But much more than a party celebrated by locals, this event is a legacy and a tradition of many years, symbolizing not only the power of the people but also the idea of burying everything which is negative in our lives – to then start all over again.
It is not a coincidence that Las Fallas have become an intangible Heritage of Humanity recognized by UNESCO.
What is worth seeing
There are many events taking place and many things to see during the Fallas, but I will stick to the most relevant ones:
Of the six events I will talk about, this was the only one I did not attend (thank God). Don’t ask me why, but the Valencianos have a real passion for powder and for blowing up things.
So imagine that, after enjoying the party the night before, you are suddenly waken up at 08:00 am by hundreds, eventually thousands of fire crackers thrown outside.
Fortunately, I was staying at a friend’s place 30km away from Valencia, so I didn’t need to start the day already with a big headache.
The Flower Offering
If blowing up things is not your main hobby (well, unless you are a local or you have mental problems, it shouldn’t be), then you don’t want to skip this event, which is quite the opposite of the rest of Las Fallas.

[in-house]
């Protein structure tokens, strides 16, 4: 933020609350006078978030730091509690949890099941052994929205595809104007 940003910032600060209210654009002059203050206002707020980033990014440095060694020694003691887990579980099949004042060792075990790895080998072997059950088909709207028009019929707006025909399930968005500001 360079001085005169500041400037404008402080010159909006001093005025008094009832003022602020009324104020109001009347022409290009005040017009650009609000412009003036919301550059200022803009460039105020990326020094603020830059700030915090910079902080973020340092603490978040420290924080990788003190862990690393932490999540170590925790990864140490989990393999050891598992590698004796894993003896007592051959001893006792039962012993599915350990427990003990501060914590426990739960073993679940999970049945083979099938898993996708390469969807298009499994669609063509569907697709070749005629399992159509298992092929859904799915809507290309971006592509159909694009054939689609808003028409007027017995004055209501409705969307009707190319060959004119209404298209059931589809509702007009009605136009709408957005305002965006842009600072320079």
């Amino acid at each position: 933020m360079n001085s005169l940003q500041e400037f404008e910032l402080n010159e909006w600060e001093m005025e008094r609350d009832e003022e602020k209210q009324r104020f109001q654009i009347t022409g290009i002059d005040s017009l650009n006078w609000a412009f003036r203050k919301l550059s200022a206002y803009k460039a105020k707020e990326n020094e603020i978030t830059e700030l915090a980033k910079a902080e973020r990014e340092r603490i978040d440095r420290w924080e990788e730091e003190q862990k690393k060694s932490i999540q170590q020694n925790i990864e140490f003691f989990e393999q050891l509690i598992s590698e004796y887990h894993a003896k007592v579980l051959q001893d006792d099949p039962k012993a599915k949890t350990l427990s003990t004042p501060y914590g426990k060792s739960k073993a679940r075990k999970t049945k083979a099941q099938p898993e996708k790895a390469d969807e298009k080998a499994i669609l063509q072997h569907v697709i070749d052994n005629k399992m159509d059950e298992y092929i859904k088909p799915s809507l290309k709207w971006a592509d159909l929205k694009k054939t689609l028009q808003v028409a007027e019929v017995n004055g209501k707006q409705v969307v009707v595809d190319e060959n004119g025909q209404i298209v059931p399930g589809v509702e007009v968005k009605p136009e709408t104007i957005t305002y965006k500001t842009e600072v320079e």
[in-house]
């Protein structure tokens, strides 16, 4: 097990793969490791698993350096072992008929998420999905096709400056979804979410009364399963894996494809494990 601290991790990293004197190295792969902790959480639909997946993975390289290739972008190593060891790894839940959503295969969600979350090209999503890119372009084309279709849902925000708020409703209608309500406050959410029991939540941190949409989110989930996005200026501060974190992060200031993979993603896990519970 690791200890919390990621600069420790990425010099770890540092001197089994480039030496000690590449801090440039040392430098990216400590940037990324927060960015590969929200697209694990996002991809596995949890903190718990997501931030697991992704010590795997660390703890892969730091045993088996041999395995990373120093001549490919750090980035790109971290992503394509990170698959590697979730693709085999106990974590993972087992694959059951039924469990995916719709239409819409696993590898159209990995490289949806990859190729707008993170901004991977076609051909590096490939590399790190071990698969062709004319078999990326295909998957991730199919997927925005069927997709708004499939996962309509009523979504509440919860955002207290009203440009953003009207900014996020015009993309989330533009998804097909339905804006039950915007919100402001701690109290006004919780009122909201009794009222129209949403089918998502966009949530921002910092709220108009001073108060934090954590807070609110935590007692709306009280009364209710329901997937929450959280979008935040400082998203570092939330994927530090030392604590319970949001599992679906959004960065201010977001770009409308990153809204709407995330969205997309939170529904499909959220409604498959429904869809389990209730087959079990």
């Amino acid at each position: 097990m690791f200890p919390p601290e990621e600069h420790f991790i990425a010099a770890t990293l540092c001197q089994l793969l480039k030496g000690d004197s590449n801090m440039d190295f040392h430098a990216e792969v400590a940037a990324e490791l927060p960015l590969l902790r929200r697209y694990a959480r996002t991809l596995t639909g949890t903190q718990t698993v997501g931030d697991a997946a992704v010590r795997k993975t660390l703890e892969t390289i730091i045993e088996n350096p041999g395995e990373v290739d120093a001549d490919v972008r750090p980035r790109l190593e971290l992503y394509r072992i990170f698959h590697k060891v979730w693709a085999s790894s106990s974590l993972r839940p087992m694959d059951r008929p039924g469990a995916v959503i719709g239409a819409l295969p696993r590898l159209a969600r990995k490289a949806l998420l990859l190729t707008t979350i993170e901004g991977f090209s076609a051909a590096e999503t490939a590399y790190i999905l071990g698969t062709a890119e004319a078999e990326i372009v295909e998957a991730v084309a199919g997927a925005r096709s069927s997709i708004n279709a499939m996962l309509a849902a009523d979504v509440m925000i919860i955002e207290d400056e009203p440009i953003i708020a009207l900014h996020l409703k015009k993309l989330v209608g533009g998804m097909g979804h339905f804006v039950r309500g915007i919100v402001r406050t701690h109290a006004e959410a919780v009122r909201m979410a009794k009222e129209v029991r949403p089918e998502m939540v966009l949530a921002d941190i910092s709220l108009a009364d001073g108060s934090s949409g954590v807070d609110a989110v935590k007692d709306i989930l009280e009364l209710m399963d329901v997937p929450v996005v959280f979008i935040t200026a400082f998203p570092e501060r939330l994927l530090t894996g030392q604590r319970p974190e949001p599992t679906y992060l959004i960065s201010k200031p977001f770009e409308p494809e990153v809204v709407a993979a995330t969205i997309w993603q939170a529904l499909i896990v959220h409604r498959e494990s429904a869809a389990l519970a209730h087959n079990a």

During two days, exactly the 17th and 18th of March, thousands of Falleros, dressed on their traditional costumes, head to the Plaza de la Virgen, where they fill the Virgen de los Desamparados (a 15 meter wooden structure), patron saint of Valencia, with bouquets of flowers.
With such an idyllic setting and a marching band playing the entire time, it is the perfect opportunity to take a break from all the “noise pollution” you hear everywhere else.
So imagine a typical football 5 field, made of concrete and surrounded by “protection walls” (it reminds us La Bombonera, the epic Boca Juniors stadium), where people set a tremendous amount of all sorts of pyrotechnic devices, which will then explode as loud as you could possibly imagine.
Well, sometimes reality surpasses fiction and you can actually see such demonstration from the 1st until the 19th of March in the Plaza del Ayuntamento, everyday at 02:00 pm sharp.
I’m far from being a fan of gunpowder and fireworks but I tell you one thing: at least once in your life you have to attend this “gunpowder concert”, whose apotheosis (called literally “earthquake”) and level of sound can reach 120dB.
Fireworks (Castillo) and the Gran Nit del Foc
As I said before, I have never really been a big fan of fireworks. Sure, they mark special events and they don’t offend anyone while looking at them. However, I’ve always seen them as a passive, even boring event. Until coming to Valencia.